Design Notes Archive

Michael S. Smith’s Kitchens and Bathrooms

Michael S. Smith’s Kitchens and Bathrooms

Michael S. Smith is a thoroughly American designer tapped by the Obamas as the official White House decorator, yet his latest book, Kitchens & Baths, shows off a decidedly European sensibility. Thanks in part to time spent studying at London’s Victoria & Albert Museum, Smith’s influences are as varied as Edward Lutyens and Jean-Michel Frank to the Silk Road and Napoleonic campaign tents. It’s a look that you can’t quite put your finger on and that’s what makes it so appealing. 

But Kitchens & Baths is not your run-of-the-mill coffee table book. Yes, there are pages and pages of drool-worthy photographs but Smith and writer Christine Pittel also take us behind the scenes, dissecting each choice and offering up boatloads of useful information as they go along. Here are a few of our favorite tips:

  •  “I love the shape of…a classic French bateau, taller and therefore deeper [than a standard tub] so when you lean back, the water actually covers you shoulders. Heaven.” (Try the Empire tub from The Water Monopoly).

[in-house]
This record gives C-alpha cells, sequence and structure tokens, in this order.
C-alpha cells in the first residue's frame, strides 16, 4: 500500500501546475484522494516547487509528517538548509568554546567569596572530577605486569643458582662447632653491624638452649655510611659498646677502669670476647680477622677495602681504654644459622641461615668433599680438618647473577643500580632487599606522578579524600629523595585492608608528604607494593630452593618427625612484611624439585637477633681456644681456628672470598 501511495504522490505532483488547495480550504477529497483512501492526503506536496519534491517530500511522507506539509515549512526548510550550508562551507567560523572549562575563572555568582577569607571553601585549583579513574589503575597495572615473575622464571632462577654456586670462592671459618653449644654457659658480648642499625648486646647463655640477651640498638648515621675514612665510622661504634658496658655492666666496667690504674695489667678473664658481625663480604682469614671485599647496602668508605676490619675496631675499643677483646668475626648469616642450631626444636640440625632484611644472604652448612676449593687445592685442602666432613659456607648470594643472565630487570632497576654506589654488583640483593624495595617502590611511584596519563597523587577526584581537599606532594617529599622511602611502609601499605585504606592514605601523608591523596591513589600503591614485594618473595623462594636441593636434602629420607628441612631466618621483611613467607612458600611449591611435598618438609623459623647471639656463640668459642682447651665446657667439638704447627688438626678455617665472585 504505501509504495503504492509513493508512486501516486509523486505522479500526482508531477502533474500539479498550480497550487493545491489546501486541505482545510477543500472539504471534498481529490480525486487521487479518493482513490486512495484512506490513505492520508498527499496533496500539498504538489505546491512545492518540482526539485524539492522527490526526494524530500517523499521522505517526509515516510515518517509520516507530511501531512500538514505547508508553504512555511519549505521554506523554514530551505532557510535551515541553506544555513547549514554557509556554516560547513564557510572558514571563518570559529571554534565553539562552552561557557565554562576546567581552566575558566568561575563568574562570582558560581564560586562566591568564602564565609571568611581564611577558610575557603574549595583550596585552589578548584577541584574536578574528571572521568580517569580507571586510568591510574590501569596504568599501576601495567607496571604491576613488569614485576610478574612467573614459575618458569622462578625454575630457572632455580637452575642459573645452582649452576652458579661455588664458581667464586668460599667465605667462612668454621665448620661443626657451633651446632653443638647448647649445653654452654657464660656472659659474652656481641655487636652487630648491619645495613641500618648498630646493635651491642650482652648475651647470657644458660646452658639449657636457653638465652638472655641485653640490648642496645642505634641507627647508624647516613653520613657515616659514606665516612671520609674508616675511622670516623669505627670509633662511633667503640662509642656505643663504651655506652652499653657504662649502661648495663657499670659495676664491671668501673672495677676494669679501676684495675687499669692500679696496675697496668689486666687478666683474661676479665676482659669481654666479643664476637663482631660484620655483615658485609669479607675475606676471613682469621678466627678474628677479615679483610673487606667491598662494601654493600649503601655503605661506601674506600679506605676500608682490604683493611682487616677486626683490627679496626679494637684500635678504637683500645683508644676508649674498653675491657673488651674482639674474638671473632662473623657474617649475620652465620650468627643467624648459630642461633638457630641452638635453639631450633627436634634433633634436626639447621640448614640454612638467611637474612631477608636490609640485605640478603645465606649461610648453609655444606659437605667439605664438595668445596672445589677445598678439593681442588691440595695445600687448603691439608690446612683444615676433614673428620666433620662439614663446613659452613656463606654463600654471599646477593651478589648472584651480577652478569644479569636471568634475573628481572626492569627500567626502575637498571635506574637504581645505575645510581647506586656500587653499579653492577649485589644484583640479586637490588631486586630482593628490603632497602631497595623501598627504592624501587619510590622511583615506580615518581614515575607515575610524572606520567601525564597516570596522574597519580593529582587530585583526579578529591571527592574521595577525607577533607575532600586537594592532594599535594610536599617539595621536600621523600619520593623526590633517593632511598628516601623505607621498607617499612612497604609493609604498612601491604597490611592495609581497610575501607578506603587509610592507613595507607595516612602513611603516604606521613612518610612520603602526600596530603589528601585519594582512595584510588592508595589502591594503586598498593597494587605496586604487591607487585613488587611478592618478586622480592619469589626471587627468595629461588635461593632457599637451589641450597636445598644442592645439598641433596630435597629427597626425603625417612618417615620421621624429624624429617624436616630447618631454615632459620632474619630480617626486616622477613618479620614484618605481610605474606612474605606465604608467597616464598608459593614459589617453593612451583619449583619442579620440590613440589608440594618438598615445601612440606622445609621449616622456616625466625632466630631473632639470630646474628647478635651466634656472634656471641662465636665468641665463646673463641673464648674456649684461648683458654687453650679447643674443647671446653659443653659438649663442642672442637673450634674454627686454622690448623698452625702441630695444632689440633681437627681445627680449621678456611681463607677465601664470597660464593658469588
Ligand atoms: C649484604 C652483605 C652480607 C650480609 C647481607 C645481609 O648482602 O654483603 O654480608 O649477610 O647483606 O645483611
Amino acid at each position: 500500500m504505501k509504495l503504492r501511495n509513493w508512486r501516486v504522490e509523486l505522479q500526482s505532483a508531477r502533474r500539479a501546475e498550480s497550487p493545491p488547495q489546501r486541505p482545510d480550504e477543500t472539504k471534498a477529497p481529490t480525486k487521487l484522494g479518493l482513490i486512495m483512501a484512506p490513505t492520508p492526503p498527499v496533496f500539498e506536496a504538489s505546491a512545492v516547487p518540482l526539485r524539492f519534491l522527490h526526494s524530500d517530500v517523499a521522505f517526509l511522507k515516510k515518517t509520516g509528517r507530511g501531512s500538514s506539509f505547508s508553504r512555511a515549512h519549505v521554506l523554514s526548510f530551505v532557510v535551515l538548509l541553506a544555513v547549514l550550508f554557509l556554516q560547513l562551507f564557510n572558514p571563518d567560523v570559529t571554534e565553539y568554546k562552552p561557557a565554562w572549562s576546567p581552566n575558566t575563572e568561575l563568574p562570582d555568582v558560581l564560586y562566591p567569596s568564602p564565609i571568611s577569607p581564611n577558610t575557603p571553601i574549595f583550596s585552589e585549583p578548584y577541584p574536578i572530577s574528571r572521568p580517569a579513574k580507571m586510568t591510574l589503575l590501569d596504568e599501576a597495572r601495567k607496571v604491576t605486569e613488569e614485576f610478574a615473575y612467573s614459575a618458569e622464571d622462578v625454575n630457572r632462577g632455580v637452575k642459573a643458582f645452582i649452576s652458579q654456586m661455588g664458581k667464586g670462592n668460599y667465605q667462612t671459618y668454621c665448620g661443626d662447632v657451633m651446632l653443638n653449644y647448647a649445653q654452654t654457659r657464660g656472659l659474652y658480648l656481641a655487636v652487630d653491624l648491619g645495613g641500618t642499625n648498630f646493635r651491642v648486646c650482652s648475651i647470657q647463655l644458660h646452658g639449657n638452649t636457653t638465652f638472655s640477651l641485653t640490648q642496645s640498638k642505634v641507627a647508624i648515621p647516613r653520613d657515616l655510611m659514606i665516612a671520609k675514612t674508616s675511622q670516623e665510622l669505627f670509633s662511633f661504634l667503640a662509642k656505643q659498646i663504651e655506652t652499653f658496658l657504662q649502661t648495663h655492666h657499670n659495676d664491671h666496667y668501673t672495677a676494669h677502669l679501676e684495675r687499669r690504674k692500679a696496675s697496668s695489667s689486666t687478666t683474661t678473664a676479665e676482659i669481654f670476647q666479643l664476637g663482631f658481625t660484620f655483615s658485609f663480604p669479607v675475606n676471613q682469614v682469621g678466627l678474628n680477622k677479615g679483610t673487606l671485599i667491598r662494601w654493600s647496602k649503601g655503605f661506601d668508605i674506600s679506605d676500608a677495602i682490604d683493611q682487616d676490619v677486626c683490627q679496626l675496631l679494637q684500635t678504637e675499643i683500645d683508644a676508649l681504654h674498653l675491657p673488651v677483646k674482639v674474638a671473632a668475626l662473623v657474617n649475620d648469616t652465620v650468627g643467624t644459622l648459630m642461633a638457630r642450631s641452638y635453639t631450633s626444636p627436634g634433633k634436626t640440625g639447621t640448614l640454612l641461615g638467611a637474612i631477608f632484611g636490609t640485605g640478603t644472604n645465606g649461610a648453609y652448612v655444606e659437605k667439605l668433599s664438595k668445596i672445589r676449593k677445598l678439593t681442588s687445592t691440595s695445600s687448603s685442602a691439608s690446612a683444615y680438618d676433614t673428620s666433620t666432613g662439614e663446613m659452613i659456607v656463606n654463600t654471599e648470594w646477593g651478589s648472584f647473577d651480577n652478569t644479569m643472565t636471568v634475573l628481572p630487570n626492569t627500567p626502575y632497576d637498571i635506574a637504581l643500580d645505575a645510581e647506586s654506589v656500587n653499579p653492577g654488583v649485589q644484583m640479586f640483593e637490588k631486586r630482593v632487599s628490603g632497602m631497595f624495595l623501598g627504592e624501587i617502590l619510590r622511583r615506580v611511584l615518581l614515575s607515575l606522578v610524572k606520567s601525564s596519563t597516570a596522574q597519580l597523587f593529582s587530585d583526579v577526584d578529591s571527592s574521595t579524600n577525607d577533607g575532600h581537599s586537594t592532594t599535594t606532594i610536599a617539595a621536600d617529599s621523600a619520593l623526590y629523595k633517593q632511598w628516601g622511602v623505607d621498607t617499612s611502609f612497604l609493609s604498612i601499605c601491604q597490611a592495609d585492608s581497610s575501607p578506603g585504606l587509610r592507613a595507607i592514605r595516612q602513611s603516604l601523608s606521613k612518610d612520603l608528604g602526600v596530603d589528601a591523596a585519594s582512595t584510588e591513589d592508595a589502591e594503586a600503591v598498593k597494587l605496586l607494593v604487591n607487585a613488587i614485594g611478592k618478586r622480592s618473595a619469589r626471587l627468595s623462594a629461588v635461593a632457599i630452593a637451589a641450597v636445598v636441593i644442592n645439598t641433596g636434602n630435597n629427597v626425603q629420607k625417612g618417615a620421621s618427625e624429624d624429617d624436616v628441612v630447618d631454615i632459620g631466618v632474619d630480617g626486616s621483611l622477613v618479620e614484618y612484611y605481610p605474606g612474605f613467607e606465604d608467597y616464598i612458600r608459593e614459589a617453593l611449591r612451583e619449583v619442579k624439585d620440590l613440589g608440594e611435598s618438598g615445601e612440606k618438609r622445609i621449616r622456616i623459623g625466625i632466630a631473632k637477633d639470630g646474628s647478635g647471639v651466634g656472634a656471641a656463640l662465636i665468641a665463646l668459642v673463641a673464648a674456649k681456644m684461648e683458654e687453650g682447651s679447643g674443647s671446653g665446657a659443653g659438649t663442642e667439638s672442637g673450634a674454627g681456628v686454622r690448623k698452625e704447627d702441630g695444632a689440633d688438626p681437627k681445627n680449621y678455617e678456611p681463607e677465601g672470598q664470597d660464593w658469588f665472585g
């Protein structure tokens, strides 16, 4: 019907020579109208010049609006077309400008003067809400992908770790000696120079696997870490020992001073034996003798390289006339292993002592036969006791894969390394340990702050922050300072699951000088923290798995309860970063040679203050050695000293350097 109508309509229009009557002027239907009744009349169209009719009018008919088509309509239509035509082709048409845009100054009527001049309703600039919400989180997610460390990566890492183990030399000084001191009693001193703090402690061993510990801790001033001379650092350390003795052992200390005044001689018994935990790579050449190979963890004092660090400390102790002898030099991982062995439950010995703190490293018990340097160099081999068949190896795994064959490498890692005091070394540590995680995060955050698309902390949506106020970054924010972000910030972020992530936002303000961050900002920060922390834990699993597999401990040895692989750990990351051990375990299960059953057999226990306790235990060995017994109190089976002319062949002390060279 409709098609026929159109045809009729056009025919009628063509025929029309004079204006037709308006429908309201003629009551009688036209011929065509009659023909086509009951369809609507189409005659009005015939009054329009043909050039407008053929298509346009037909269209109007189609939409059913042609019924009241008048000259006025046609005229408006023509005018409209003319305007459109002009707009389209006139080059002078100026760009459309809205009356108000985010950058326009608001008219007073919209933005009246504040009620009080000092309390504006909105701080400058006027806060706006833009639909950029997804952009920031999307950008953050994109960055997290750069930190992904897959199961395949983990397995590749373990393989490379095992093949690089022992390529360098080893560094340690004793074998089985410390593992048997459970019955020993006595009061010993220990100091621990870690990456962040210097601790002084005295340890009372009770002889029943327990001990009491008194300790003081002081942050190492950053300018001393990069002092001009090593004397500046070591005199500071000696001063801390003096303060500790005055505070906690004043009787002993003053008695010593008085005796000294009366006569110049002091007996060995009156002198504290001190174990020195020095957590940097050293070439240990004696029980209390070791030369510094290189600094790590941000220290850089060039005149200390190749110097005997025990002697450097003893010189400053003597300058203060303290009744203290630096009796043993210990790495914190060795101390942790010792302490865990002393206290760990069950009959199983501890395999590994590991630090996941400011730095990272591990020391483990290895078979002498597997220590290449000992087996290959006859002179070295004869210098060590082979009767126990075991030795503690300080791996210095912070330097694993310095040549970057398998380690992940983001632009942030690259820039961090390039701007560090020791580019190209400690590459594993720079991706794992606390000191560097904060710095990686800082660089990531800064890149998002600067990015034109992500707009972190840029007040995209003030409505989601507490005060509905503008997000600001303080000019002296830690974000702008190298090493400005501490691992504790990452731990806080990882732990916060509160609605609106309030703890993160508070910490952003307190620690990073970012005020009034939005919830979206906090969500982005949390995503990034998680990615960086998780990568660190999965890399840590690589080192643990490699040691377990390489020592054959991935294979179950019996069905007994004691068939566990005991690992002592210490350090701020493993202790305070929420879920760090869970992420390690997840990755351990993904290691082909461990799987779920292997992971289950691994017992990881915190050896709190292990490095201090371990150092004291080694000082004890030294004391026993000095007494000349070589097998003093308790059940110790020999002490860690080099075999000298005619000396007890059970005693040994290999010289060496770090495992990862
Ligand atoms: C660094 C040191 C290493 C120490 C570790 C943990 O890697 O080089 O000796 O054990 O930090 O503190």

• “Something interesting happens when you bring a real piece of furniture into a bathroom:  it becomes less utilitarian and more cozy.”
  • “A brushed finish [on fixtures] is more practical than a polished finish, because it is less likely to show fingerprints or water spots.”
  • “If you want to create a lovely romantic atmosphere, find a good old-fashioned English chintz.” (Try Colefax and Fowler).
  • “If you choose your plumbing carefully, it can help you create atmosphere…these fixtures are not old but they have a lovely antique look.” (Try Smith’s range for Kallista).
  • “When you make a tub the centerpiece of a room, it’s a very powerful gesture…I think you feel an immediate sense of relaxation. It quiets the room.”
  • “There’s something very romantic about hanging lights, especially when they’re made of cloudy glass.” (Try alabaster versions from Hector Finch or Vaughan).
  • “Whenever you expose the plumbing under a sink, the hardware above and below has to be beautifully finished.”
  • “You might as well go all out in a powder room. This is the place to do something over the top because you don’t have that much square footage to deal with.”

Kitchens & Baths is published by Rizzoli International and hits shelves on October 11th.

Photograph © Grey Crawford, Henry Bourne, Francois Halard